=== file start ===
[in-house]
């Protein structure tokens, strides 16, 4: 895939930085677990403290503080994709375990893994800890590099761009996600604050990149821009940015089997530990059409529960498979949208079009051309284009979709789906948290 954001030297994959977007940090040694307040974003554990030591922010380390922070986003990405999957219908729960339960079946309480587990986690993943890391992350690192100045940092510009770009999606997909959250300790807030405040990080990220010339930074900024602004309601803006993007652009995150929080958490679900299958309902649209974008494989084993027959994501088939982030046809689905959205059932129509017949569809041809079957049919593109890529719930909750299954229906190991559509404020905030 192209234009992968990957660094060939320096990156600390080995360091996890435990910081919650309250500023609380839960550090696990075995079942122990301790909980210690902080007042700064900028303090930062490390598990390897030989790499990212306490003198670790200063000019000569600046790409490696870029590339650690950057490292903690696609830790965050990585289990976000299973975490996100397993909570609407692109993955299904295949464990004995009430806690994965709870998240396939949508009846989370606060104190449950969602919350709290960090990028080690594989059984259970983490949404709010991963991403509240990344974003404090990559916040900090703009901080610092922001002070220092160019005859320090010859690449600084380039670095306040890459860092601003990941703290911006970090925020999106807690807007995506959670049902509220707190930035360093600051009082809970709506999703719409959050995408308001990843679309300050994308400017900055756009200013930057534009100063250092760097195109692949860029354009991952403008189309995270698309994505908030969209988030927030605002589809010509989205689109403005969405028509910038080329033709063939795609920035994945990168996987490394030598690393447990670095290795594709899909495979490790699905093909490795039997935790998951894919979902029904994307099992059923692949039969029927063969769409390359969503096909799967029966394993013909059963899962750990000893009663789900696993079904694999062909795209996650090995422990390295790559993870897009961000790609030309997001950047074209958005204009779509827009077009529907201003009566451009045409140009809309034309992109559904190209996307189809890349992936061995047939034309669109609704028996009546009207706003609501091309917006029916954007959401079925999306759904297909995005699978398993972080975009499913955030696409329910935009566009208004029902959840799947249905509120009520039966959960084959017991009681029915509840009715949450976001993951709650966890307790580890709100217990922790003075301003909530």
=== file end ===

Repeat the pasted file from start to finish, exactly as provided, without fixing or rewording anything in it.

[in-house]
């Protein structure tokens, strides 16, 4: 895939930085677990403290503080994709375990893994800890590099761009996600604050990149821009940015089997530990059409529960498979949208079009051309284009979709789906948290 954001030297994959977007940090040694307040974003554990030591922010380390922070986003990405999957219908729960339960079946309480587990986690993943890391992350690192100045940092510009770009999606997909959250300790807030405040990080990220010339930074900024602004309601803006993007652009995150929080958490679900299958309902649209974008494989084993027959994501088939982030046809689905959205059932129509017949569809041809079957049919593109890529719930909750299954229906190991559509404020905030 192209234009992968990957660094060939320096990156600390080995360091996890435990910081919650309250500023609380839960550090696990075995079942122990301790909980210690902080007042700064900028303090930062490390598990390897030989790499990212306490003198670790200063000019000569600046790409490696870029590339650690950057490292903690696609830790965050990585289990976000299973975490996100397993909570609407692109993955299904295949464990004995009430806690994965709870998240396939949508009846989370606060104190449950969602919350709290960090990028080690594989059984259970983490949404709010991963991403509240990344974003404090990559916040900090703009901080610092922001002070220092160019005859320090010859690449600084380039670095306040890459860092601003990941703290911006970090925020999106807690807007995506959670049902509220707190930035360093600051009082809970709506999703719409959050995408308001990843679309300050994308400017900055756009200013930057534009100063250092760097195109692949860029354009991952403008189309995270698309994505908030969209988030927030605002589809010509989205689109403005969405028509910038080329033709063939795609920035994945990168996987490394030598690393447990670095290795594709899909495979490790699905093909490795039997935790998951894919979902029904994307099992059923692949039969029927063969769409390359969503096909799967029966394993013909059963899962750990000893009663789900696993079904694999062909795209996650090995422990390295790559993870897009961000790609030309997001950047074209958005204009779509827009077009529907201003009566451009045409140009809309034309992109559904190209996307189809890349992936061995047939034309669109609704028996009546009207706003609501091309917006029916954007959401079925999306759904297909995005699978398993972080975009499913955030696409329910935009566009208004029902959840799947249905509120009520039966959960084959017991009681029915509840009715949450976001993951709650966890307790580890709100217990922790003075301003909530």